The Department of Health and Social Care has been publicly censured by the courts for repeatedly failing to comply with civil procedure rules on disclosure protocol in a case brought by a campaign group. 

In Good Law Project Ltd, R v Secretary of State for Health and Social Care The Honourable My Justice Fraser said that the court had ‘little sympathy’ with any litigant who simply ignored the rules, as the defendant had done.

He dismissed an application to admit expert evidence in the government’s defence over contract procurement after refusing to allow what was their third attempt to comply with court rules.

‘Endless opportunities for compliance are not in accordance with the overriding objective,’ said the judge. ‘These requirements are not optional extras, only to be complied with by a litigant and their expert if the court states in a specific case that they are to apply. They apply in all cases.’

The court heard that the claimant, the Good Law Project, had sought judicial review over the award of contracts during the coronavirus pandemic.

Before the substantive hearing, the court was required to grant permission to allow expert evidence – in this case a report from an expert economist who concluded the contracts were awarded on market terms.

She had produced a report in July which the claimant said should not be permitted on various grounds. The judge said it was unnecessary to decide on any point of law because the government had failed to comply with ‘well known’ rules grounded in fairness and equality of arms.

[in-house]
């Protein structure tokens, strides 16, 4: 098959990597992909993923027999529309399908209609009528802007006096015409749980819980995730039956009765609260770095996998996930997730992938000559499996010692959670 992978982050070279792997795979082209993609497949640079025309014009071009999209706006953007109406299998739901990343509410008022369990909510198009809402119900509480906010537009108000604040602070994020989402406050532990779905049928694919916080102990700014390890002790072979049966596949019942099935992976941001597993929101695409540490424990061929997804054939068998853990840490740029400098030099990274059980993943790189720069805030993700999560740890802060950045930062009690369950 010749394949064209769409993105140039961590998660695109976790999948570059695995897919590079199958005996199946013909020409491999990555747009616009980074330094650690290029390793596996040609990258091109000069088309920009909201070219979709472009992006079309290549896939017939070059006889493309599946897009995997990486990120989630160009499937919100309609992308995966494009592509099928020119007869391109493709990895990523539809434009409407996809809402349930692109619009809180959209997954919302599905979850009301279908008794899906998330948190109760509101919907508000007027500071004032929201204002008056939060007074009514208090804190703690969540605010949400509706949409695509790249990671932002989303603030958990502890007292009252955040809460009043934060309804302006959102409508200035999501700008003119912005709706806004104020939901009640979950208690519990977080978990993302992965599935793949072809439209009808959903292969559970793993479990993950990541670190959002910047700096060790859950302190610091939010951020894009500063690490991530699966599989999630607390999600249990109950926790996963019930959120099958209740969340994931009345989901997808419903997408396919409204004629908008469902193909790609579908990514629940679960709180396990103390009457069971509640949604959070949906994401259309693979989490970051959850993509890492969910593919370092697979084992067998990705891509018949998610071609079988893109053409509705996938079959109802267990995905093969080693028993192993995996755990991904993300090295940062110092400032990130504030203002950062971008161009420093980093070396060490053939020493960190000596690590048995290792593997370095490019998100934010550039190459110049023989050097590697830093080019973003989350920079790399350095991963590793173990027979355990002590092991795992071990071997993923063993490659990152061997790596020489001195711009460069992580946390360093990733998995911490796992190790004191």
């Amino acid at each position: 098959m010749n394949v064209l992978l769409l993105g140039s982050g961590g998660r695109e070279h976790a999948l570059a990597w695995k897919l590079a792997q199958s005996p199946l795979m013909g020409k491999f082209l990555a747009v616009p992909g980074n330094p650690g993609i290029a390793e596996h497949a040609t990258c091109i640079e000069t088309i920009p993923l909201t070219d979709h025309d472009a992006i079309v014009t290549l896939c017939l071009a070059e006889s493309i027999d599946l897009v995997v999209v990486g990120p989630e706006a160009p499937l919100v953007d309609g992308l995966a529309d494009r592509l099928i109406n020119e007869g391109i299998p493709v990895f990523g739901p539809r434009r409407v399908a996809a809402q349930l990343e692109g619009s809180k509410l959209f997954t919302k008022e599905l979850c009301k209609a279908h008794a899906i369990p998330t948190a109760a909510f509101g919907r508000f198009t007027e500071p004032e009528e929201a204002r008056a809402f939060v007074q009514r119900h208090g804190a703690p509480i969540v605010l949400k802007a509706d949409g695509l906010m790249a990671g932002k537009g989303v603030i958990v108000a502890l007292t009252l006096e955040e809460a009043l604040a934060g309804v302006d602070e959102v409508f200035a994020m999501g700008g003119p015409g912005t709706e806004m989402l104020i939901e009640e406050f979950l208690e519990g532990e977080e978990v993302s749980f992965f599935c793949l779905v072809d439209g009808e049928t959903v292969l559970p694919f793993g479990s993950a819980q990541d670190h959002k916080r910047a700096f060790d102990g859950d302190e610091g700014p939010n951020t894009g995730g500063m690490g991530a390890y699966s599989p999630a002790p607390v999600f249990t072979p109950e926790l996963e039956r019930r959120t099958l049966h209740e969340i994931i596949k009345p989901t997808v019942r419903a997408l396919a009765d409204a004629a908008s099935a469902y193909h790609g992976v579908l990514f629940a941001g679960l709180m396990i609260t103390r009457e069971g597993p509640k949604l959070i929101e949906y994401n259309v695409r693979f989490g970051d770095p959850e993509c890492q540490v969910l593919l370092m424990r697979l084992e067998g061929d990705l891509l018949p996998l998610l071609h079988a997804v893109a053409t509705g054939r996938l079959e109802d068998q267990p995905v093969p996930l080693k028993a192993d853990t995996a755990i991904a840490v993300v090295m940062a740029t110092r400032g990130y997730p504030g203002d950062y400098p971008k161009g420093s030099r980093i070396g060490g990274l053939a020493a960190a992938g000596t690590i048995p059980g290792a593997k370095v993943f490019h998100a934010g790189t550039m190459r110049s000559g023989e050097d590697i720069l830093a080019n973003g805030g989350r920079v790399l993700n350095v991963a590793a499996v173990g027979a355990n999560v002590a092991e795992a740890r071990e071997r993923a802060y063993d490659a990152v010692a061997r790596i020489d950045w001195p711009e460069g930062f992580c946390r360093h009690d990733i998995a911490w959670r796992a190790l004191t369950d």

The judge said the requirements to share details of any material relied upon in making the report – namely discussions with the successful contractor – had been ‘wholly ignored’. No details were provided of data from the department, the personnel from whom it came or even a summary of what it was.

Despite having another chance to remedy these deficiencies, the disclosure requirement was then ‘entirely circumvented and avoided’.

The judge said the claimant’s objections were brought to the attention of the secretary of state in July and had not suddenly emerged. No reason was provided for the failure of the latest report to remedy deficiencies, and the claimant would have insufficient time to respond if the report was now allowed.

The judge added: ‘The court has already given the secretary of state one opportunity to put things right… he is represented by professional legal advisers and the GLD, and there is no good reason to grant such a litigant a third opportunity to comply with the rules.’